Applying a theme to your Chrome Dev Tools

I wanted to make the Chrome dev tools editor easier on the eyes so I had a look around to see if it was possible. Since the web tools UI is web based it seems easy to skin and there is a great eco system of themes available from which to choose from.

A great site to browse through is devthemez.com, although it seems some of the themes no longer render correctly perhaps to due breaking changes in Chrome. One relatively complete theme which did function correctly is chromegray so this is the one I kept.

It will need to be installed into the following directory if your on Windows:

C:\Users\%USERNAME%\appdata\local\Google\Chrome\User Data\Default\User StyleSheets

So you can run the following PowerShell command to get this installed directly.

Invoke-WebRequest -Uri "https://raw.github.com/karelvuong/chromegray/master/Stable/Custom.css" -OutFile "C:\Users\$env:USERNAME\appdata\local\Google\Chrome\User Data\Default\User StyleSheets\Custom.css" 

As a result I have a flatter design and an easier on the eyes editor which reminds me more of sublime text.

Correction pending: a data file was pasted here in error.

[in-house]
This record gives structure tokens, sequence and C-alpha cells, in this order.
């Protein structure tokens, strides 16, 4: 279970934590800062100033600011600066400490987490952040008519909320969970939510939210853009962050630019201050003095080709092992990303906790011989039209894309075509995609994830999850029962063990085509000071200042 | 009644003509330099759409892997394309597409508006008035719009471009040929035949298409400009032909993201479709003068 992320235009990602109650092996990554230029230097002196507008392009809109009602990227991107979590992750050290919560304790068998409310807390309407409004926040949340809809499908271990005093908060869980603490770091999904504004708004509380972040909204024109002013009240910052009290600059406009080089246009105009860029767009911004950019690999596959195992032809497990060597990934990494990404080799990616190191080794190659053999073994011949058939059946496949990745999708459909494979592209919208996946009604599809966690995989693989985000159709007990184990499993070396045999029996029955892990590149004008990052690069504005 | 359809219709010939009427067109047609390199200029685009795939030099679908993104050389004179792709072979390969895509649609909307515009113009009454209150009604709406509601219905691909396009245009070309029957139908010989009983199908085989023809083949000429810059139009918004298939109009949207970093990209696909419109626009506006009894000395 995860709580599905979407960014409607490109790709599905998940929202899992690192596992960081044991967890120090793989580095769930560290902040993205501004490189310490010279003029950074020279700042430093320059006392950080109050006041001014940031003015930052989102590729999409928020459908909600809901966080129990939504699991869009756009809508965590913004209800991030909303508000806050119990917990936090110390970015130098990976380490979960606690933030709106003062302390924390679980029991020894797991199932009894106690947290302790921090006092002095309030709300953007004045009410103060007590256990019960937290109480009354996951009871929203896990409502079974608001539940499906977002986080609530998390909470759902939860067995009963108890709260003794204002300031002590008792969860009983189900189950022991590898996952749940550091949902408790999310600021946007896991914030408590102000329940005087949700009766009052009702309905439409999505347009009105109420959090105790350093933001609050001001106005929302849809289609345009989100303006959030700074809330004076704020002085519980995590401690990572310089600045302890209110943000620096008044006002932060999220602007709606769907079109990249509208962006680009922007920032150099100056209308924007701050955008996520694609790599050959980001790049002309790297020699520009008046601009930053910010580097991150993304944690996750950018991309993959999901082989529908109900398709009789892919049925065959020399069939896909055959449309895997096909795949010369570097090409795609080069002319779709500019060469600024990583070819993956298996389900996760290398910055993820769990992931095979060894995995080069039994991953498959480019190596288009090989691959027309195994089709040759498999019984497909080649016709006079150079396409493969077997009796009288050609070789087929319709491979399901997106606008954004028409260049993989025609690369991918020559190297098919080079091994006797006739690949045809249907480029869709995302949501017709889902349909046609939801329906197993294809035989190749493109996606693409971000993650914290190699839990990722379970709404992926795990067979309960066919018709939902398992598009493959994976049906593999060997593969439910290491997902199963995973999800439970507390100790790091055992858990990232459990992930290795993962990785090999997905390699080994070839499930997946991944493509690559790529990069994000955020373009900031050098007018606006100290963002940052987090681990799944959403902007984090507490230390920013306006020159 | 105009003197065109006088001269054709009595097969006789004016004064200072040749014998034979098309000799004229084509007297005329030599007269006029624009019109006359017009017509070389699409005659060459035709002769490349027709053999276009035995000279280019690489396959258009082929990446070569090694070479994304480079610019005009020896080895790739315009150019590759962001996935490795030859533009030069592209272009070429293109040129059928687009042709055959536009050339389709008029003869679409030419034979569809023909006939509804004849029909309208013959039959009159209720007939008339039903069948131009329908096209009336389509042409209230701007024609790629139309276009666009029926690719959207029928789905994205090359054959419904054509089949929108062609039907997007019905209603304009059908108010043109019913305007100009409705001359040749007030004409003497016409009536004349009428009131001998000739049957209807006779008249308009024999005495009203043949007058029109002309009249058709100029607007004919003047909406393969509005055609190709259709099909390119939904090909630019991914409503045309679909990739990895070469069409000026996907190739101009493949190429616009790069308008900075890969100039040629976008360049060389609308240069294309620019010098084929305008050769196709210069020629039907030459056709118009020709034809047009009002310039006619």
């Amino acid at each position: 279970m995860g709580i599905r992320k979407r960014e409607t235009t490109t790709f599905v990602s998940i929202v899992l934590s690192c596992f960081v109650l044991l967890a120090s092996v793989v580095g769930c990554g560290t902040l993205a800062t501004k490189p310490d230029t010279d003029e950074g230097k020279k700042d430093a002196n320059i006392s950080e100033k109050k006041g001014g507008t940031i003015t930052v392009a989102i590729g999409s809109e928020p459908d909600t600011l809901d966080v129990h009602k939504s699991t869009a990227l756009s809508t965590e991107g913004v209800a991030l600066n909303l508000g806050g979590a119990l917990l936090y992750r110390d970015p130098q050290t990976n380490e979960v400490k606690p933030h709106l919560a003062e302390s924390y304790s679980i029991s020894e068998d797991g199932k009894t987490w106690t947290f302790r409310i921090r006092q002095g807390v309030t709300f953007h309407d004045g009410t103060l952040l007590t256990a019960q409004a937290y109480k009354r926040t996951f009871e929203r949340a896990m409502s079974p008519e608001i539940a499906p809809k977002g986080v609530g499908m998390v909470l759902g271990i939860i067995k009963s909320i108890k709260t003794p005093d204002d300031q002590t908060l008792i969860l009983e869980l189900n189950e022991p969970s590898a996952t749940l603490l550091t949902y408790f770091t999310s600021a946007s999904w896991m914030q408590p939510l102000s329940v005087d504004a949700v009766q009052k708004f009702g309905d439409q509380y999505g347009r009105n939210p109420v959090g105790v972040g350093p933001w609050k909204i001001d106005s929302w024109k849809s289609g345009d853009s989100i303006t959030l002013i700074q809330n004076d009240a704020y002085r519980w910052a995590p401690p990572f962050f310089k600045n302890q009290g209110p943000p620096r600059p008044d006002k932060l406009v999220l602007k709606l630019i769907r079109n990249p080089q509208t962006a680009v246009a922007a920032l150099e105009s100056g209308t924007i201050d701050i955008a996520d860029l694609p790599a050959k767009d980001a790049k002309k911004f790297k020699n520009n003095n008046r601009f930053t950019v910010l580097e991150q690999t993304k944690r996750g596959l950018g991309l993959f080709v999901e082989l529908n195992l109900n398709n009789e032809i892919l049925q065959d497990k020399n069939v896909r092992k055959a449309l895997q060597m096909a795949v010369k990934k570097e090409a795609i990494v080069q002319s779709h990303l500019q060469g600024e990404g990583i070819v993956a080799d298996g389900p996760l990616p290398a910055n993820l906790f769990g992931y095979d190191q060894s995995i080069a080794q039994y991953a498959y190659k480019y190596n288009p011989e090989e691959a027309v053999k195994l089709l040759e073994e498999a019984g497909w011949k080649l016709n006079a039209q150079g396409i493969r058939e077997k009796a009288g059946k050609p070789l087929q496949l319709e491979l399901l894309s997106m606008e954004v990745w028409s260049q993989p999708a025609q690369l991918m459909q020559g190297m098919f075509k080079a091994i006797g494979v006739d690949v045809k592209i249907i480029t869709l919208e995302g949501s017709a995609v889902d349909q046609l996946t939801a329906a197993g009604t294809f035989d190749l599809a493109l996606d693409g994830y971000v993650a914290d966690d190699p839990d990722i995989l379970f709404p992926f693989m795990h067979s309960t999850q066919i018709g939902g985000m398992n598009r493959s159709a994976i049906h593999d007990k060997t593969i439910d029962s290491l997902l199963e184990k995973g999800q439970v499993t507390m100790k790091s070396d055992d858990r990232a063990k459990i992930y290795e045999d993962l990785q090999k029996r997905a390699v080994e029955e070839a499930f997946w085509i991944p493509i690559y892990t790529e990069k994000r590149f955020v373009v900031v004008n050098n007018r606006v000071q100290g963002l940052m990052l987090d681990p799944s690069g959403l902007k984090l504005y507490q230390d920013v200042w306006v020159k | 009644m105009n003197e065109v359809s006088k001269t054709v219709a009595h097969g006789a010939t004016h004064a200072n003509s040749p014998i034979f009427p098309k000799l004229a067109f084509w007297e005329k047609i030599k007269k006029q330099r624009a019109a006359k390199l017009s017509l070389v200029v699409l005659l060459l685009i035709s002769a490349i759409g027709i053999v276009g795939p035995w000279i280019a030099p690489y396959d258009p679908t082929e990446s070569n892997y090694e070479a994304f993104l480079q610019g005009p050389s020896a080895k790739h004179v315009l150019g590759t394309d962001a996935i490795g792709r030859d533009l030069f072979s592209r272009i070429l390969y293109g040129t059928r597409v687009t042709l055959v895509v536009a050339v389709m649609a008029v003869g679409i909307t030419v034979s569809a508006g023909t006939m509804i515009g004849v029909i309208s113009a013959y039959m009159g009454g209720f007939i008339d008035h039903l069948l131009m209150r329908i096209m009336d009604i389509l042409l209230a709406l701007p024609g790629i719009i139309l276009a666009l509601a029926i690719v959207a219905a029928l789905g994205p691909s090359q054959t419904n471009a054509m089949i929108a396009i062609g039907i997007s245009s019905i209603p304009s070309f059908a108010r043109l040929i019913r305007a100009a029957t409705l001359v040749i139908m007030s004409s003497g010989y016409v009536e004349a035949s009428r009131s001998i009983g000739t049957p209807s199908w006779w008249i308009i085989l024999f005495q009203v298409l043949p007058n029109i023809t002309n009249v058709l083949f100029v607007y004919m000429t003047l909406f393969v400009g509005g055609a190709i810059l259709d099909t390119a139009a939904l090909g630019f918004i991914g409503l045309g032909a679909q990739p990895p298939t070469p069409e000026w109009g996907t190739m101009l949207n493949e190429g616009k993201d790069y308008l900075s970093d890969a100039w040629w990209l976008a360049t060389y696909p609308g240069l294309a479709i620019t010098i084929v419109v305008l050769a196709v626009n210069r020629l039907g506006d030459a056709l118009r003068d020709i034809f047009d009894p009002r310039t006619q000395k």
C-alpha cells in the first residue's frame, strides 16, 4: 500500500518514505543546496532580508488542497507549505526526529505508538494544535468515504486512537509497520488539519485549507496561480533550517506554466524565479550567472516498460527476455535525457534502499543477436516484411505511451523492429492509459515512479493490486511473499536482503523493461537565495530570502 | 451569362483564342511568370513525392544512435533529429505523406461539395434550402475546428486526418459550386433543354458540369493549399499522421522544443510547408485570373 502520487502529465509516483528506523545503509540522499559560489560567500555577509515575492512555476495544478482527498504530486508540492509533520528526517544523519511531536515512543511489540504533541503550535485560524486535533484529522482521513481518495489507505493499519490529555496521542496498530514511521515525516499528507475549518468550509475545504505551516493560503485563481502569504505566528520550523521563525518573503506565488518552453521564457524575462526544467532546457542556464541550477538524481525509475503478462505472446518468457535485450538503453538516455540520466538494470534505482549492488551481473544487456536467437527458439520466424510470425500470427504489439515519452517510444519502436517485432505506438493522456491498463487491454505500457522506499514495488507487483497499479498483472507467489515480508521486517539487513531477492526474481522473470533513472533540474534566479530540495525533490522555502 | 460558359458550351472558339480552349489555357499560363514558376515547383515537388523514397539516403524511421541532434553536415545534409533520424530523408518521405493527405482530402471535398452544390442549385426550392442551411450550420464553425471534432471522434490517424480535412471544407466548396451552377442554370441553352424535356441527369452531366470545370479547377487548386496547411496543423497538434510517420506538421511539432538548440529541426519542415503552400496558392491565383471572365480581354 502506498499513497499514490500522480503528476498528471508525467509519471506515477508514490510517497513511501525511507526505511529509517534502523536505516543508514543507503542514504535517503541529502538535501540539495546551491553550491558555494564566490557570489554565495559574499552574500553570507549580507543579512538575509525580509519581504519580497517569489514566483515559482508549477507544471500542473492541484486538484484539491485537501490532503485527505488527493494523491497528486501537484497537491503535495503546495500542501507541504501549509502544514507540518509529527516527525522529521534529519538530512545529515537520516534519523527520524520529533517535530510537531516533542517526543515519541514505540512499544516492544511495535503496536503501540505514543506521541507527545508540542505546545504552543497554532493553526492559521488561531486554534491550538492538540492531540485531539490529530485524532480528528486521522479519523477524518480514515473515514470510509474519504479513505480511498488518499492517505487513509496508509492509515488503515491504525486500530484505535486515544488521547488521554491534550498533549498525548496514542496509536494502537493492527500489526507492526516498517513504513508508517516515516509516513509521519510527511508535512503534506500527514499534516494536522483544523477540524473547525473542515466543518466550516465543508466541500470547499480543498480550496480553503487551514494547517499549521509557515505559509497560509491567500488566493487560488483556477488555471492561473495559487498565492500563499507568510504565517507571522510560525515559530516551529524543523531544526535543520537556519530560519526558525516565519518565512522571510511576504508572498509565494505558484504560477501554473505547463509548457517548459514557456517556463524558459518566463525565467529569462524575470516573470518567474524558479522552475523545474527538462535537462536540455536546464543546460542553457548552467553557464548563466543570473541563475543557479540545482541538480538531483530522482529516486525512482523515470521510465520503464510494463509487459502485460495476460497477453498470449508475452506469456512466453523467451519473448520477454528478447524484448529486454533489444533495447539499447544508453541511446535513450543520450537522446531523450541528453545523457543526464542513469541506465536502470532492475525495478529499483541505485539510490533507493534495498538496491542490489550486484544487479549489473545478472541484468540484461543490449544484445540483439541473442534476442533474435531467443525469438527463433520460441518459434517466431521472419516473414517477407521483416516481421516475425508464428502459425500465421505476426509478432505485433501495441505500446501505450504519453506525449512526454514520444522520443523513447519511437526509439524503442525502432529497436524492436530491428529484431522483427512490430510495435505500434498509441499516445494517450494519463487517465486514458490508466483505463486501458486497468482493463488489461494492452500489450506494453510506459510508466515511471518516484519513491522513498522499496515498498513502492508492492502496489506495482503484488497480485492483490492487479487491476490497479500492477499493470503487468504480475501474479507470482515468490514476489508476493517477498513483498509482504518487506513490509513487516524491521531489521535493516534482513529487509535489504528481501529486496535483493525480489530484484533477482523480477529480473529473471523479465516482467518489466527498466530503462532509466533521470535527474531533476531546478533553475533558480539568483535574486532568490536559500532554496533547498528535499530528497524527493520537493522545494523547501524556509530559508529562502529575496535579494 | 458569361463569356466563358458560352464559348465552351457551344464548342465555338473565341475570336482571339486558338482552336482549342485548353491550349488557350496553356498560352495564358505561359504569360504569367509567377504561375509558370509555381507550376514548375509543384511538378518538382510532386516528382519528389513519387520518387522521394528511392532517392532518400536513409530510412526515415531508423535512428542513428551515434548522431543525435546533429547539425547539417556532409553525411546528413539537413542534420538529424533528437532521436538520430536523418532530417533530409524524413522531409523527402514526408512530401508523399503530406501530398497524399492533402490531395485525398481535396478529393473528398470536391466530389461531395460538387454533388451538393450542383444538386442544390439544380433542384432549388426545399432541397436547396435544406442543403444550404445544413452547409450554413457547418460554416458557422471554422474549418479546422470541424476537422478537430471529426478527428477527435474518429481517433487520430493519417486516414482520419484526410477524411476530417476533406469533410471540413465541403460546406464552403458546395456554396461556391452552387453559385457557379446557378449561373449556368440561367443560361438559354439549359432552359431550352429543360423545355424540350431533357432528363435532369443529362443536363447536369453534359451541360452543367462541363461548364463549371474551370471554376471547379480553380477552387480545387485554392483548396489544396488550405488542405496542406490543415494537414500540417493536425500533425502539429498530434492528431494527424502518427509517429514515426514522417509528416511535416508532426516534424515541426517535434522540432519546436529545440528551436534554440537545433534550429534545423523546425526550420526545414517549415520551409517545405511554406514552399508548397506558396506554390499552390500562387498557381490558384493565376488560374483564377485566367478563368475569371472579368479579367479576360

image

I have to recommend giving it a go, the editor updates live with the new theme. If you don’t like it then its easy to find another one or remove the theme altogether.

January 3 2014

Dependency Injection in Scala and Play! using the cake pattern

It is my first time using Scala and I wanted a simple way to do DI so I could unit test my controller easily. The ability to use traits really seems to have a positive impact on code design, and enables things like DI to be quite easy without a runtime framework.

Real work scala dependency injection was a great introduction to implementing the Cake pattern in Scala so I won’t repeat the specifics of it here.

In case you haven't come across it the Play! framework is a complete web framework for JVM languages.

Personally I did not want to override plays controller instantiation so things stayed simple and I kept a clean routes table.

# Routes
# This file defines all application routes (Higher priority routes first)
# ~~~~

POST    /:topic/:key          controllers.Application.send(topic: String, key: String)
GET     /:topic/:key          controllers.Application.get(topic: String, key: String, groupId: String)

The standard play pattern changes slightly with the controller which is split between two definitions. The first is the Application object which works with the play route and inherites the ApplicationController trait. It defines a message consumer to a real implementation which is going to connect to a Kafka cluster and it is this that we will want to mock when running our unit tests.

object Application extends ApplicationController {
  val messageConsumer = new KafkaMessageConsumer
}

Now we have the ApplicationController itself which contains the controller behaviour and inherits from a MessageConsumerComponent which is where it has access to a message consumer. The controller does not care how this is created and just uses it.


trait ApplicationController extends Controller with MessageConsumerComponent {